The US, Mini Nukes And Iran

THE continuing threat of nuclear weapons hanging over the globe has been brought out sharply by two recent developments. The United States has announced the development of mini nukes and bunker buster bombs in complete violation of the Nuclear Non-Proliferation Treaty (NPT). By this treaty, the nuclear powers were supposed to have disarmed and held good faith negotiations for this. Instead, it is clear that the US is continuing its development of next generation of nuclear weapons. The second is the recent imbroglio over Iran, which shows the nuclear covenant is no longer holding as, increasingly, weapons technology is no longer a question of capability but of political will. The acquisition of weapons technology is within the reach of 35-40 countries and if nuclear weapons continue to be retained by the US and sought to be incorporated in dangerous doctrines such as “pre-emptive strikes,” “taking out unfriendly regimes” and so on, this then fuels the desire of others to have the “nuclear deterrence.”


It is important to understand that the danger to the world comes not only from proliferation of countries declared rogue by the US as they want the world to believe, but also from the refusal of the US and other nuclear powers to disarm. Not only are they refusing to disarm, the US — in clear violation of NPT — has now put in place its new doctrine which envisages nuclear weapons being used even against non-nuclear countries. The basis of NPT was that non-nuclear countries would not develop nuclear weapons and the nuclear countries would give up theirs. The nuclear weapons powers also gave a guarantee in the NPT that they would not use nuclear weapons against non-nuclear weapon countries. The International Court of Justice has already held that NPT imposes good faith negotiations for complete nuclear disarmament and also that the use of nuclear weapons is illegal. The only issue on which the court did not pronounce was: if a country’s existence is threatened, is it then justified in using nuclear weapons for its survival? Obviously, pre-emptive use that the current Bush doctrine envisages is clearly illegal.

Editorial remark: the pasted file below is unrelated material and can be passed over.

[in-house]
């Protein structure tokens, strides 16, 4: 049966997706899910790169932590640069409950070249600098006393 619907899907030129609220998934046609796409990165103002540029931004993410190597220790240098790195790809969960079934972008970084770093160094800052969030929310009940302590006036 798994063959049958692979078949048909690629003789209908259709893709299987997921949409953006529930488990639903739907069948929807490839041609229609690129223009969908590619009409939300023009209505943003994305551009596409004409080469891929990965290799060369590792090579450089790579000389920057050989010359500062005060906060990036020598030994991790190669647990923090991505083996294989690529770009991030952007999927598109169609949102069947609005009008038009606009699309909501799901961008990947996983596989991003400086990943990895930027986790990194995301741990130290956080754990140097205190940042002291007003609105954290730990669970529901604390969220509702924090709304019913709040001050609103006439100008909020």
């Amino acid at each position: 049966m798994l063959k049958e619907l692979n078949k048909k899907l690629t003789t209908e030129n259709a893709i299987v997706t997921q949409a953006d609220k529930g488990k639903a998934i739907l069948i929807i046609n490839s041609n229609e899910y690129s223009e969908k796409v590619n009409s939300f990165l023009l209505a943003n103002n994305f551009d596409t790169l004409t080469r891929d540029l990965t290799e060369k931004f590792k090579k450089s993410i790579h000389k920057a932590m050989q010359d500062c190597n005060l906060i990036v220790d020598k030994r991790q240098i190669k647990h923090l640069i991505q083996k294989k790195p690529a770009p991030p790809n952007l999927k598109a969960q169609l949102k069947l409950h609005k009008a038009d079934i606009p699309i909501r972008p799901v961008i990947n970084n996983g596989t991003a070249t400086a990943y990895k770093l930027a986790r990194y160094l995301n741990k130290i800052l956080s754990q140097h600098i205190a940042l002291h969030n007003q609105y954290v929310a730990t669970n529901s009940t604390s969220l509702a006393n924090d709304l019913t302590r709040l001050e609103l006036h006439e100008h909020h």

The world would become an infinitely more dangerous place if more and more countries develop nuclear weapons. Nuclear weapons cannot be justified under any circumstances, just as chemical and biological weapons cannot be justified. The issue here is not only a moral and ethical one of whether weapons that kill indiscriminately, combatants and non-combatants, should be used. The far larger question is that these weapons pose a risk to all living beings on earth: a nuclear exchange or biological weapons gone wild can destroy life, as we know it. For people who play war games, this is a trivial matter as long as they can use such weapons to impose their will on others. For the rest, it is a matter of survival, not only for themselves, but possibly for the entire human race. That these are sought to be made matters of “strategic doctrine” is itself the issue. And that the key violator of this basic doctrine should pose as the world’s conscience, is what is fuelling the failure of the original nuclear covenant.

India had not signed the NPT stating that any treaty that obliges countries to give up nuclear weapons without a time bound disarmament programme, runs the risk of accepting nuclear weapons in perpetuity. This is exactly what the US now claims; they have categorically stated that they have the right to keep nuclear weapons for all times. While the non-nuclear countries were willing to even accept this state, the change started when all nuclear powers connived with Israel turning a nuclear weapons power. Even worse, the whole world knows that this was done with the active help of the US.